Shadow-banning is real: Conservatives complained for years that platforms were “shadow-banning” them, or limiting others from engaging with their accounts. The second installment of the Twitter files showed that Twitter executives were blacklisting high-profile conservatives and making their content harder to find. Former CEO Jack Dorsey told Congress years earlier that Twitter was not shadow-banning.
Twitter executives met regularly with the FBI: Between October 2020 and January 6, 2021, Twitter’s censorship decisions were influenced by weekly meetings with the FBI and the Department of Homeland Security, who would even flag specific tweets for censorship. Twitter execs discussed making their relationship with the FBI public but ultimately decided against it.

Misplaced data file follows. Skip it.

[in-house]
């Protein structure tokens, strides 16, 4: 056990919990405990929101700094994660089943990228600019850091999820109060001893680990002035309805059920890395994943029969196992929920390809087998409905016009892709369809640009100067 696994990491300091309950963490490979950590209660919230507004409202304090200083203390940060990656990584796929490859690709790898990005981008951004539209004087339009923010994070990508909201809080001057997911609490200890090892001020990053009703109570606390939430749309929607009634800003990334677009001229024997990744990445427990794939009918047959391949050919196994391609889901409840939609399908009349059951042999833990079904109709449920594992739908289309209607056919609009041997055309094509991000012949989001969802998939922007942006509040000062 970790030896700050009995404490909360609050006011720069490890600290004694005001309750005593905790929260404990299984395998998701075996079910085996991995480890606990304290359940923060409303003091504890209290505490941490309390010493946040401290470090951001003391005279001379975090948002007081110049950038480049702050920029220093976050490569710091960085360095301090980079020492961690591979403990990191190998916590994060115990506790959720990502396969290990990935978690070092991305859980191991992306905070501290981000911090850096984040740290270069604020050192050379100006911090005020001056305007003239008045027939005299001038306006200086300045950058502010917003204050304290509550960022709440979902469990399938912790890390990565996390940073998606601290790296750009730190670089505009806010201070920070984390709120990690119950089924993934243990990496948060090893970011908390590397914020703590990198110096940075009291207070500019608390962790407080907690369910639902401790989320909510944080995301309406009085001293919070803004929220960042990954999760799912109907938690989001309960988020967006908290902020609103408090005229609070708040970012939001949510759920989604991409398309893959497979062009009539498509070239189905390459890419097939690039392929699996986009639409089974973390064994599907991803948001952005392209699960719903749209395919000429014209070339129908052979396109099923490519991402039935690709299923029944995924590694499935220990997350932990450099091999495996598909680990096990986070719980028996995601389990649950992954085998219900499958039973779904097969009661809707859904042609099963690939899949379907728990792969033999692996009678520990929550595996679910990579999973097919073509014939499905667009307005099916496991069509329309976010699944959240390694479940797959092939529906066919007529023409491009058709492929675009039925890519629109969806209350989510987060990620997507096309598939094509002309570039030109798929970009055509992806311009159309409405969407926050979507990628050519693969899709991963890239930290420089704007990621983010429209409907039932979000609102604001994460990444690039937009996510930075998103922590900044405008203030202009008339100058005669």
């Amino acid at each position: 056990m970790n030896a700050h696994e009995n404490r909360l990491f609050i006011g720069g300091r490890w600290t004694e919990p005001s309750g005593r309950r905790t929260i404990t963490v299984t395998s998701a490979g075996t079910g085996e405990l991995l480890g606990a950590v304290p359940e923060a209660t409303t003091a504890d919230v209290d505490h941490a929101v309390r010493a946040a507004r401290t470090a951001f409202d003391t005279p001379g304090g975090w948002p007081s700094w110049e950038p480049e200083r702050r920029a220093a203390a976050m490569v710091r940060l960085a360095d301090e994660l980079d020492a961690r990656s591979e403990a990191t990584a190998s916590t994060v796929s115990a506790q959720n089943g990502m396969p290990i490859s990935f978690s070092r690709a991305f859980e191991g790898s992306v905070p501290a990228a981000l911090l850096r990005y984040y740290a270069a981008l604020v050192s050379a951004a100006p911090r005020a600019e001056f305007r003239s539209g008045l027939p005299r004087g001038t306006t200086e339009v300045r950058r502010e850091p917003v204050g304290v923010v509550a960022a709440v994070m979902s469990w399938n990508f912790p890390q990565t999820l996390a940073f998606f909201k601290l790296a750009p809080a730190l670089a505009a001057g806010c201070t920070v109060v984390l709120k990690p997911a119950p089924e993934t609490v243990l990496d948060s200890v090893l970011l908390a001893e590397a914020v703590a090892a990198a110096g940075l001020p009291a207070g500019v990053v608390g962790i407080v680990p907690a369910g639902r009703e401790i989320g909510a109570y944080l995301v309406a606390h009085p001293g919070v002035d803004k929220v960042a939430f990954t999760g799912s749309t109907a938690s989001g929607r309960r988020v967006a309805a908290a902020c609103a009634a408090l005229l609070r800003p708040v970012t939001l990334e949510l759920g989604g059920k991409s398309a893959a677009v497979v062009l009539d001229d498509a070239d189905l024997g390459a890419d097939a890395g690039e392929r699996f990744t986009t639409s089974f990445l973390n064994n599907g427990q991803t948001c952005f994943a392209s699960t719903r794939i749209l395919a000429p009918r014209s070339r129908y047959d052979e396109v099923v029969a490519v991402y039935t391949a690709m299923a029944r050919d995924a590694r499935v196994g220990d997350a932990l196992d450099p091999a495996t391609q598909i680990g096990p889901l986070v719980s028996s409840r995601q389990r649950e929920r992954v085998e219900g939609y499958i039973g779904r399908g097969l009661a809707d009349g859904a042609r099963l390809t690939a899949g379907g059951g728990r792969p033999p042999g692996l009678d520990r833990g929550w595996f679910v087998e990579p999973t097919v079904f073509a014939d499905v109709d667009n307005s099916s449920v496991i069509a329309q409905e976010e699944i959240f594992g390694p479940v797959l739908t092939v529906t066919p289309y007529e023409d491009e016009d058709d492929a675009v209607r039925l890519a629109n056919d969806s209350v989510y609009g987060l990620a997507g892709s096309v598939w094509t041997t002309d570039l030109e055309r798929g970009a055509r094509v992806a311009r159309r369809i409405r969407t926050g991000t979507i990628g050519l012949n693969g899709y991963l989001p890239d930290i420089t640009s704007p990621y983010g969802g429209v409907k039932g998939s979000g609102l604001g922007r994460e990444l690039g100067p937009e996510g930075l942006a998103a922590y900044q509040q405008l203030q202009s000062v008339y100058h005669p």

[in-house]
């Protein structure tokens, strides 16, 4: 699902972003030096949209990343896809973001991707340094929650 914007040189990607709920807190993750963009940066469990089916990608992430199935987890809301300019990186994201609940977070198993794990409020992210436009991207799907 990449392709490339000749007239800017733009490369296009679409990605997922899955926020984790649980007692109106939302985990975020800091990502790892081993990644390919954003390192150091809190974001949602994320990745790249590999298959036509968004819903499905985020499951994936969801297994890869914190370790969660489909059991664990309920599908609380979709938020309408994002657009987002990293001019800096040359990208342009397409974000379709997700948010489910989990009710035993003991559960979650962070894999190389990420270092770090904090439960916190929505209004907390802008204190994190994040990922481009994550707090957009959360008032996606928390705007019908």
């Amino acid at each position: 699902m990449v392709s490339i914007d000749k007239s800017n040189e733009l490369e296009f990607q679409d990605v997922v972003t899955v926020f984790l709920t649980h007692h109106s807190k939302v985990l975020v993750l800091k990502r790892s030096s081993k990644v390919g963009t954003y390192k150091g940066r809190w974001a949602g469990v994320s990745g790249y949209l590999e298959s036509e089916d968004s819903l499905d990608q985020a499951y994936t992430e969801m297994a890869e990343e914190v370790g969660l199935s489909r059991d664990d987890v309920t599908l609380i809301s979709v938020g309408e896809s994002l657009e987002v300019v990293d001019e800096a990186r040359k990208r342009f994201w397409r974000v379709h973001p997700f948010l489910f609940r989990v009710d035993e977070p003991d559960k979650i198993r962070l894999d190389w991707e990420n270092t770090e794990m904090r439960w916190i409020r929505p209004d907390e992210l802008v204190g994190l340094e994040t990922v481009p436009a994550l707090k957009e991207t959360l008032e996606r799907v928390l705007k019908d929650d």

Censorship was prioritized over removing child exploitation: Under previous leadership, Twitter had a severe problem with child exploitation content. The Safety Operations team was responsible for solving this problem, but censorship ultimately took priority under the leadership of Yoel Roth, who defended children’s presence on adult applications. Musk has since made the issue Twitter’s top priority.
Big picture: Twitter executives collaborated with the federal government to police online speech and willingly censored conservative voices—not to mention a sitting president. Some employees expressed concerns over the platform’s “dictatorial” path, but such criticisms were dismissed.